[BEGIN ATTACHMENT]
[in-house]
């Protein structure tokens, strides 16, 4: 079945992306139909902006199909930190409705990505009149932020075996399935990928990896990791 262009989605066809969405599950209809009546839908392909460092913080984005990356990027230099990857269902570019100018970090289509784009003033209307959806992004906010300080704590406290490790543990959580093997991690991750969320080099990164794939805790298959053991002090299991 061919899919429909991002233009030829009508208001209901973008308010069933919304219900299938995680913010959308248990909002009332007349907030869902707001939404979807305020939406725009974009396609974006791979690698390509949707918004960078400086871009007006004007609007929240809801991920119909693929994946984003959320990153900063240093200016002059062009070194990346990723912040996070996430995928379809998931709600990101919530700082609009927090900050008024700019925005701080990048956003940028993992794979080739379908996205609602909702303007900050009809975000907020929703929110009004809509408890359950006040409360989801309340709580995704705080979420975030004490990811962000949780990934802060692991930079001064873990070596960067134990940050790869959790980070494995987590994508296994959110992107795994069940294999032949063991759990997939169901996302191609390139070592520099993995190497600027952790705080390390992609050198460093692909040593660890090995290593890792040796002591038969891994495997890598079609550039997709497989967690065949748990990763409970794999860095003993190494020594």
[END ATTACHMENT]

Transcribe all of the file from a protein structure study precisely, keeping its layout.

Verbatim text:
[in-house]
């Protein structure tokens, strides 16, 4: 079945992306139909902006199909930190409705990505009149932020075996399935990928990896990791 262009989605066809969405599950209809009546839908392909460092913080984005990356990027230099990857269902570019100018970090289509784009003033209307959806992004906010300080704590406290490790543990959580093997991690991750969320080099990164794939805790298959053991002090299991 061919899919429909991002233009030829009508208001209901973008308010069933919304219900299938995680913010959308248990909002009332007349907030869902707001939404979807305020939406725009974009396609974006791979690698390509949707918004960078400086871009007006004007609007929240809801991920119909693929994946984003959320990153900063240093200016002059062009070194990346990723912040996070996430995928379809998931709600990101919530700082609009927090900050008024700019925005701080990048956003940028993992794979080739379908996205609602909702303007900050009809975000907020929703929110009004809509408890359950006040409360989801309340709580995704705080979420975030004490990811962000949780990934802060692991930079001064873990070596960067134990940050790869959790980070494995987590994508296994959110992107795994069940294999032949063991759990997939169901996302191609390139070592520099993995190497600027952790705080390390992609050198460093692909040593660890090995290593890792040796002591038969891994495997890598079609550039997709497989967690065949748990990763409970794999860095003993190494020594």